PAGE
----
“I thought this is a great time to go for some of the guests that have been trickier to schedule just because getting to Marist and arranging for people to get to Marist can be challenging in finding a time. But obviously, if you’re moving events to Zoom, then it’s a little bit easier to make that happen,” she said.
The calls usually last between 45 and 60 minutes. Roughly the first half of the call consists of McManus asking the guest questions about their academic and professional background, then she opens it up to the students’ questions for the remainder of the time.
ESPN’s Sarah Spain, who used to host a radio show alongside McManus and Kate Fagan, was the first guest. Spain spoke with students on Tuesday, April 21 at 10:30 a.m. Following Spain every week in the same time slot was baseball reporter Marly Rivera and football reporter Dan Graziano of ESPN, media writer Richard Deitsch of The Athletic and freelance writer Adam Zagoria, whose work has been featured in the New York Times, Forbes and NJ.com.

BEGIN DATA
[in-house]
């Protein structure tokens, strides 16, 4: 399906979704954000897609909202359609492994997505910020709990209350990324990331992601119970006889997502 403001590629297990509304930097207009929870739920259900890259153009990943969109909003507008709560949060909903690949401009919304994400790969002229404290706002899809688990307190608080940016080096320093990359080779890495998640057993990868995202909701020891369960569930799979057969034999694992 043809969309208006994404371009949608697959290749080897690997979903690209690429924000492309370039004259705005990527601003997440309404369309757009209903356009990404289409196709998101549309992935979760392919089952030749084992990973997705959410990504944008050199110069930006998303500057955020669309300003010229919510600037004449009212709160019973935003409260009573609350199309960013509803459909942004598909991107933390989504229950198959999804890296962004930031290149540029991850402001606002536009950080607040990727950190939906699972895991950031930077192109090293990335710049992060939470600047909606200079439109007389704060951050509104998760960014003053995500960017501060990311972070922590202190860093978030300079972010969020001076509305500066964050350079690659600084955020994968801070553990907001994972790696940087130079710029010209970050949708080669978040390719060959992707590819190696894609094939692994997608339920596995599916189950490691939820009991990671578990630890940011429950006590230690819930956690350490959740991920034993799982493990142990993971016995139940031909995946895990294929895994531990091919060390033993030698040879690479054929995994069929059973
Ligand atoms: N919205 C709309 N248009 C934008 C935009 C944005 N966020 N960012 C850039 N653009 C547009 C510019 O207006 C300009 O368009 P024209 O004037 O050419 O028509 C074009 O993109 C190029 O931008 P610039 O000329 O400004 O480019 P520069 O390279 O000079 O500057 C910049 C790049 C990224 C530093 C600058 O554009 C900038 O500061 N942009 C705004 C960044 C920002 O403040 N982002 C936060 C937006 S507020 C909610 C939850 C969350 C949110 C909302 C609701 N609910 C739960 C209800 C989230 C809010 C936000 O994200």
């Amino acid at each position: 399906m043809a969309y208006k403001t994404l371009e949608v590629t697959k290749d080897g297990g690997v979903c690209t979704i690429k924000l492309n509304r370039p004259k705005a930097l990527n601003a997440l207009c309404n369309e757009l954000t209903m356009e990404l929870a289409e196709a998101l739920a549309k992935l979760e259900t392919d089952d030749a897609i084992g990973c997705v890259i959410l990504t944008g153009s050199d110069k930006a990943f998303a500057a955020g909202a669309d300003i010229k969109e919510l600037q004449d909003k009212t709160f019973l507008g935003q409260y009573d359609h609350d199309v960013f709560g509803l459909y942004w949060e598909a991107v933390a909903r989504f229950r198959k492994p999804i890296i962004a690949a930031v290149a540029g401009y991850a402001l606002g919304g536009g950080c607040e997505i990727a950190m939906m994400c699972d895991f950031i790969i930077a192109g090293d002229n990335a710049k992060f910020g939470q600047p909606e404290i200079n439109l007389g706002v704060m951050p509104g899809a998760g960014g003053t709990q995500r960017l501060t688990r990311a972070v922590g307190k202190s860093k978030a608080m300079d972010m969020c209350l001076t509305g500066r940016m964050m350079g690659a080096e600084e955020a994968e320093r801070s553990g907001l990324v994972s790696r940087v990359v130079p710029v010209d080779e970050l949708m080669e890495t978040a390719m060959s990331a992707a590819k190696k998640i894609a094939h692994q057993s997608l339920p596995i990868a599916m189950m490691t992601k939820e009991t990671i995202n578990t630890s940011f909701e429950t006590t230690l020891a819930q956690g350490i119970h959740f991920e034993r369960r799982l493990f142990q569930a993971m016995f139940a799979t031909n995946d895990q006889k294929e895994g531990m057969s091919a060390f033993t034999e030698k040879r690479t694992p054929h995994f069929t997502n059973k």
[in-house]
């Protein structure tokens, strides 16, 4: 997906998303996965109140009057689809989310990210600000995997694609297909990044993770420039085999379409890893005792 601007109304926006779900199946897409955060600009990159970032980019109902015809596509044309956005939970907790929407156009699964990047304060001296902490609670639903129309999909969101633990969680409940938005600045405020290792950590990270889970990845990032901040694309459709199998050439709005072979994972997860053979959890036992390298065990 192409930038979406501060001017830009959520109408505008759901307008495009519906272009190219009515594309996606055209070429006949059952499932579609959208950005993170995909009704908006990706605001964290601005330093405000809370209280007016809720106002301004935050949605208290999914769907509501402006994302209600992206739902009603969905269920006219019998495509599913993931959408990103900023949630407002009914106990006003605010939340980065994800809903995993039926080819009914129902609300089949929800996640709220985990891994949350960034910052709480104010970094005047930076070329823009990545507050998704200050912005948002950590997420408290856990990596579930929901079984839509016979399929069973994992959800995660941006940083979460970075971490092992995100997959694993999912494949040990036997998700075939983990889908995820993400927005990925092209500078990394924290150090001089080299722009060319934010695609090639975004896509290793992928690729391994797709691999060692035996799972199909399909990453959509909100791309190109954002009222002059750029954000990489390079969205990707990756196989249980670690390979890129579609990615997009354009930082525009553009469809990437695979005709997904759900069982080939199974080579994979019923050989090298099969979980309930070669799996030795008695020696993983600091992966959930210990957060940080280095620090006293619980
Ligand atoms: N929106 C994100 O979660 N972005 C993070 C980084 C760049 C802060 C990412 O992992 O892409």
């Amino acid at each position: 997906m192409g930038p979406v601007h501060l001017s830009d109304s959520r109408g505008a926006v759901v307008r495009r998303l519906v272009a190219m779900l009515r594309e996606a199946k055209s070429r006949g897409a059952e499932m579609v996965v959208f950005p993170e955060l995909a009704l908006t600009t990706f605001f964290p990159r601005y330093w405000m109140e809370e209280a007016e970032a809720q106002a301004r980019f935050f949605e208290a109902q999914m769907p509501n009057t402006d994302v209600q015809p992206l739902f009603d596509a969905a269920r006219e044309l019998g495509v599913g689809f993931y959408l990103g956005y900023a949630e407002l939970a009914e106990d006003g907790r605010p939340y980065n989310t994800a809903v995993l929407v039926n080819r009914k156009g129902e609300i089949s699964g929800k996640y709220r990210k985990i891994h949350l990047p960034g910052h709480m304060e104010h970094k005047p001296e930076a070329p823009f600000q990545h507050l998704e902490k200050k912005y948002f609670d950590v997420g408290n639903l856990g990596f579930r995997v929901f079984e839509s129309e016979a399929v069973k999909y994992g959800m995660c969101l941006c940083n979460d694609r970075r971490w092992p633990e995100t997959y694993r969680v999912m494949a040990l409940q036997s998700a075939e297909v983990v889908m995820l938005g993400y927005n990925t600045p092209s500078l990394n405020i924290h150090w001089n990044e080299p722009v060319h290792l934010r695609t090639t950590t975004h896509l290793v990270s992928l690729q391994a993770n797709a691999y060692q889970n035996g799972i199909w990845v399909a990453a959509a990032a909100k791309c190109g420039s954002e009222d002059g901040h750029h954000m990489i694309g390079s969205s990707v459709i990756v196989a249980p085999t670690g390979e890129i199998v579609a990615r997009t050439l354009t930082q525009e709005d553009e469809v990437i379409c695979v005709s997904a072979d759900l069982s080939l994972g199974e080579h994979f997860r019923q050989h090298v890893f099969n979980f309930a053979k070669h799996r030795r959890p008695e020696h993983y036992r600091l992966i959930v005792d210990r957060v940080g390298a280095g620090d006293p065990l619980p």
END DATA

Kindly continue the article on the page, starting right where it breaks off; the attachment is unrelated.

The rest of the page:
The people McManus reached out to were not just names drawn from a hat. She devised a list of sports media members that offered a diverse set of skills. “It’s important to me that we’re amplifying voices that can tell us different stories,” she said. “So that’s important to me that we have women, we have men, we have people of color, we have older people, we have younger people, we have broadcasters, we have writers. I want people who come from all different backgrounds and have different strengths.”
McManus has “a passing familiarity” with the guests she has digitally hosted. Only Spain is a friend outside of the business to her. “I try very hard not to have it be ‘The Friends of Jane’ speaker series because I want a lot of different kinds of people to be able to come and speak,” McManus said, adding that she focuses on what makes each guest and their job unique. “I don’t want to bring in ten people who tell the same story. I want to bring people who are covering different things, who have different jobs, who approach things differently, who have different responsibilities.”